Electricity – What’s Next?

Featuring: Dr. Jay Apt, Carnegie Mellon University, Director of the Electricity Industry Center Tepper School of Business, Dept. of Engineering and Public Policy

Electricity – What’s Next?

Friday, March 01, 2013
4:00 PM - 5:30 PM
CNSI Auditorium
UCLA Campus

About the talk

Renewables? Natural gas? Energy storage? At Carnegie Mellon’s Electricity Industry Center, we have been studying the characteristics of all these technologies to see how they might change the current electric grid. The discussion about renewable electricity has recently benefited from a scarce commodity: data. We now understand the character of fluctuations in power output from wind and solar power. Using the measured variations and moderate time resolution emissions data from natural gas generators, we can estimate additional air emissions from these generators caused by wind and solar. We know when connecting wind farms together with transmission lines to reduce variability reaches a point of diminishing returns, and are starting to learn how to best use new-technology batteries in the grid.

Following the Seminar: Posters and Networking Reception with Hors d’oeuvres

About the speaker

Jay Apt is a Professor at Carnegie Mellon University’s Tepper School of Business and the Department of Engineering and Public Policy. He is the Director of the Carnegie Mellon Electricity Industry Center.

He received an A.B .in physics from Harvard College in 1971 and a Ph.D. in experimental atomic physics from the Massachusetts Institute of Technology in 1976.

His research and teaching interests are in economics, engineering, and public policy aspects of the electricity industry, economics of technical innovation, management of technical enterprises, risk management in policy and technical decision framing, and engineering systems design.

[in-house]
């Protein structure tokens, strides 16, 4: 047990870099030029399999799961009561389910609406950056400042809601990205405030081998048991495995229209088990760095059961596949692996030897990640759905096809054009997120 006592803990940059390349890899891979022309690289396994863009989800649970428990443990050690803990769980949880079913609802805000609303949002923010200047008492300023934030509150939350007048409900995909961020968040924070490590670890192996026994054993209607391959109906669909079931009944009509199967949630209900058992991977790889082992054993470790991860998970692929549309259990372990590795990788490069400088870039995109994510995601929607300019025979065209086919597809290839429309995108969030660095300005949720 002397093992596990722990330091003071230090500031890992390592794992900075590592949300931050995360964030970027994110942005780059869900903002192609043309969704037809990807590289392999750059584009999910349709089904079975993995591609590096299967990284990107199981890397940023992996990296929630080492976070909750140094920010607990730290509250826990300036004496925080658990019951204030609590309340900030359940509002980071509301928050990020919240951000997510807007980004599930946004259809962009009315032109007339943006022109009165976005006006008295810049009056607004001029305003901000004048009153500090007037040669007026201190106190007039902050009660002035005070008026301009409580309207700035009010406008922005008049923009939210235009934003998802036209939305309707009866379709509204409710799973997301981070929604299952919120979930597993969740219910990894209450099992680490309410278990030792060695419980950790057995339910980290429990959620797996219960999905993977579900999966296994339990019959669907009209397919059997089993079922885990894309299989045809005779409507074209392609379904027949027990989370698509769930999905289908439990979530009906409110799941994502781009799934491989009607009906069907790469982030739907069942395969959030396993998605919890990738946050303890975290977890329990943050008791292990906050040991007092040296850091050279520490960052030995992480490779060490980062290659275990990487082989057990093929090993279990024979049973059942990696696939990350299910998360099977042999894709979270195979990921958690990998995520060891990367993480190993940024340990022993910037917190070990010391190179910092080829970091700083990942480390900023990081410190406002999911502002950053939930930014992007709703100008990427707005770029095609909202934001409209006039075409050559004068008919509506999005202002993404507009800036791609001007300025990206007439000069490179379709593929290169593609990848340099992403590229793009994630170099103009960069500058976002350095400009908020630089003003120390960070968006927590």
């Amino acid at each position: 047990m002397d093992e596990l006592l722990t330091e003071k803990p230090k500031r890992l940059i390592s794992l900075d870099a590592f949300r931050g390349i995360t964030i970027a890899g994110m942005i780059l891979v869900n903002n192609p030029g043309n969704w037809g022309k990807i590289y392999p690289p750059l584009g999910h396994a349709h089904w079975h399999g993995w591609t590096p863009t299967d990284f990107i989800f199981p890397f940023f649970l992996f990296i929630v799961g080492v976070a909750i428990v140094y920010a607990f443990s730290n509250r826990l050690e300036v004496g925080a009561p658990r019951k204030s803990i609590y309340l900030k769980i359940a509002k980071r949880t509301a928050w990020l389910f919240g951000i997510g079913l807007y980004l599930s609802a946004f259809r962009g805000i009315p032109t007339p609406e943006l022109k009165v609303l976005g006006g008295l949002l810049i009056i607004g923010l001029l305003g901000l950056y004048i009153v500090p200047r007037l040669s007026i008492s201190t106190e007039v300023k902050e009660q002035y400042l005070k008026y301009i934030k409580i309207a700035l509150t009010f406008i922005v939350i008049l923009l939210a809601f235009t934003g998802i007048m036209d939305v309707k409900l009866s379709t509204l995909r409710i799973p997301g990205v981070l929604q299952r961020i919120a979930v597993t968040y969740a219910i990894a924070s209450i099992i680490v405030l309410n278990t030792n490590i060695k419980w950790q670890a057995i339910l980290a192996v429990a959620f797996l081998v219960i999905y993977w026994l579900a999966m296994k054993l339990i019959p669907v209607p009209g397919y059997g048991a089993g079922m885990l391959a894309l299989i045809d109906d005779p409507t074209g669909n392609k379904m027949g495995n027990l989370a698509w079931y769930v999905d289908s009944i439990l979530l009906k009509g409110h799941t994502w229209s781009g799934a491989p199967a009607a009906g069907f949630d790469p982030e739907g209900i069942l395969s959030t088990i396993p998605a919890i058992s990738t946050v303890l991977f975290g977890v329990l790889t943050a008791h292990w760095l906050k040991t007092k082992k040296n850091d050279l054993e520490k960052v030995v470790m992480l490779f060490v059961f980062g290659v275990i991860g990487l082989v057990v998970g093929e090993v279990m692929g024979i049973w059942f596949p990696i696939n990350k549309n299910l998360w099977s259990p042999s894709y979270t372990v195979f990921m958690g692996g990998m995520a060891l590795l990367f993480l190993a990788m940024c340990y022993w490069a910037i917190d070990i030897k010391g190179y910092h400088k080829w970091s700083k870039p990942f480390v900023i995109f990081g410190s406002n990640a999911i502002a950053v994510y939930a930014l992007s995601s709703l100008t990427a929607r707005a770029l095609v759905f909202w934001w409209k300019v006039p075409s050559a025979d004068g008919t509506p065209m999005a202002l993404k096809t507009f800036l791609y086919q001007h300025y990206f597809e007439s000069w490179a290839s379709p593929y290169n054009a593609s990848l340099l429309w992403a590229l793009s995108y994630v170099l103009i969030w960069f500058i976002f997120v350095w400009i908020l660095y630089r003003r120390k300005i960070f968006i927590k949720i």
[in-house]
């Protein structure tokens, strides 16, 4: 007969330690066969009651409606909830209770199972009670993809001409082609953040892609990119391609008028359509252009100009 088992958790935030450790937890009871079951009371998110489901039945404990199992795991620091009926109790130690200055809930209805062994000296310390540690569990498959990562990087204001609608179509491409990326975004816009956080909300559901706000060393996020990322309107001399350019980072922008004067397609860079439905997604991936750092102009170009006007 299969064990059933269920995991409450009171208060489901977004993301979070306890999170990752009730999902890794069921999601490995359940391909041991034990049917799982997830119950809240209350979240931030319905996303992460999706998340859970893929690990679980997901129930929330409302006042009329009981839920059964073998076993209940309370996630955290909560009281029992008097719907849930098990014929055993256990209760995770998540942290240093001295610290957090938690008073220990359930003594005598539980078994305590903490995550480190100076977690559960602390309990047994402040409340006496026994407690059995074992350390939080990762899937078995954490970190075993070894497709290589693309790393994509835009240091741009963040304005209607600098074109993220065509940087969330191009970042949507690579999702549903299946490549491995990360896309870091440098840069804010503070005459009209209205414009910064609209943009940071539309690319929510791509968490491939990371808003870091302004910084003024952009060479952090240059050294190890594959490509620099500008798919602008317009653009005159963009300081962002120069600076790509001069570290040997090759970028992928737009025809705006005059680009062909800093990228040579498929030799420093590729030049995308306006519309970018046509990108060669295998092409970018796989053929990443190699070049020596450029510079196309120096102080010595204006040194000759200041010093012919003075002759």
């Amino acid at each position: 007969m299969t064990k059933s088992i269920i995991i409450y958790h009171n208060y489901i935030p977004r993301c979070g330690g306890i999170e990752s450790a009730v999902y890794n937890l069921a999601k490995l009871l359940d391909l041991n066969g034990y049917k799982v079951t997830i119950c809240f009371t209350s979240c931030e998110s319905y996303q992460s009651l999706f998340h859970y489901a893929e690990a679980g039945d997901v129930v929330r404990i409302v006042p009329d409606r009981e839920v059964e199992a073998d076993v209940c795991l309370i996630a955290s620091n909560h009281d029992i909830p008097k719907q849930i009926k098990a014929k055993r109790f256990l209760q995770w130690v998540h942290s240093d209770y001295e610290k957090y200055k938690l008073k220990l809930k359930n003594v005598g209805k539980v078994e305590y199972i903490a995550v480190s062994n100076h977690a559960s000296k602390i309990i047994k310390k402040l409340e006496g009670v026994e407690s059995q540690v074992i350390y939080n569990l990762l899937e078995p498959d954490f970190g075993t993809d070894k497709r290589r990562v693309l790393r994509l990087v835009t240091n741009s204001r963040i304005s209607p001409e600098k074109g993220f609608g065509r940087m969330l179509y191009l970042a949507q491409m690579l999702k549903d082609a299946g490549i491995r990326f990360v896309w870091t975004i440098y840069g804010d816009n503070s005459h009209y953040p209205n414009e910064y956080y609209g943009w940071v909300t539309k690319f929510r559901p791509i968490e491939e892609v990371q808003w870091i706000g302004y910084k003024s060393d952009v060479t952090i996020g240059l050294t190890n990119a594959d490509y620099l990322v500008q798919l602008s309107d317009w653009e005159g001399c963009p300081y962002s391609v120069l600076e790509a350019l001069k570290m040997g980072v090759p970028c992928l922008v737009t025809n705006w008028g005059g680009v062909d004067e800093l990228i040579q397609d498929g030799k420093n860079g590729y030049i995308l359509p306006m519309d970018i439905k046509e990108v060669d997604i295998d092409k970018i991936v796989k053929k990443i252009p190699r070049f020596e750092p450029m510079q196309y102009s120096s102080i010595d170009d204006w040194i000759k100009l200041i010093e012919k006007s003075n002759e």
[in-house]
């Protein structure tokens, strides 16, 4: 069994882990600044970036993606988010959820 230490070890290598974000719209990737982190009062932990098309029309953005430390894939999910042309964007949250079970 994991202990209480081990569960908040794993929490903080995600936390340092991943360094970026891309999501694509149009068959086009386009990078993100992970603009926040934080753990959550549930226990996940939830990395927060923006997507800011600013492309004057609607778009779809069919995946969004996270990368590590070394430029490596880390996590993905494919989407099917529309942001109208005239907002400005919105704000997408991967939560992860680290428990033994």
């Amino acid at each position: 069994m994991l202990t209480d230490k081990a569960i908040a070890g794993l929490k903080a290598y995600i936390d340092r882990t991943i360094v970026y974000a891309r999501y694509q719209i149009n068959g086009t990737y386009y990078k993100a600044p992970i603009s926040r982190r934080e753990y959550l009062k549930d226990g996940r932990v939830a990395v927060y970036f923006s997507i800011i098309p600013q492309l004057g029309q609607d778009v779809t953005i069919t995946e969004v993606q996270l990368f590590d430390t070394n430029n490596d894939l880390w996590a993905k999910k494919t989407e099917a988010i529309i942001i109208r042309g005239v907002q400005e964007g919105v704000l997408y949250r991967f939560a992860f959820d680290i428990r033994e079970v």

Selected recent publication include, "Quantifying the Hurricane Risk to Offshore Wind Turbines", "The Costs of Wind and Solar Power Variability for Reducing CO2 Emissions", "The Variability of Interconnected Wind Plants", "The Economics of Using PHEV Battery Packs for Grid Storage", "The Character of Power Output from Utility-Scale Photovoltaic Systems", "Air Emissions Due To Wind And Solar Power", "The Geoengineering Option:  A Last Resort Against Global Warming? ", "Promoting Low-Carbon Electricity Production", "Storing Syngas Lowers the Carbon Price for Profitable Coal Gasification", "The Spectrum of Power from Wind Turbines", "The Character of Power Output from Utility-Scale PV Systems", "Should a Coal-Fired Power Plant be Retrofitted or Replaced?", "Economics of Electric Energy Storage for Energy Arbitrage and Regulation in New York", "Power and People", "Deregulation Has Not Lowered US Industrial Electricity Prices", and "Electrical Blackouts: A Systemic Problem."

He has written op-ed pieces for the Wall Street Journal, the New York Times and the Washington Post. A former NASA Astronaut, he flew four missions aboard the U.S. Space Shuttles Atlantis and Endeavour. He received the NASA Distinguished Service Medal in 1997 and the Metcalf Lifetime Achievement Award for significant contributions to engineering in 2002. His paper with PhD student Adam Newcomer, "Near term implications of a ban on new coal-fired power plants in the US" was cited as one of the top environmental policy papers of 2009 by the American Chemical Society.

Sponsor(s): Leaders in Sustainability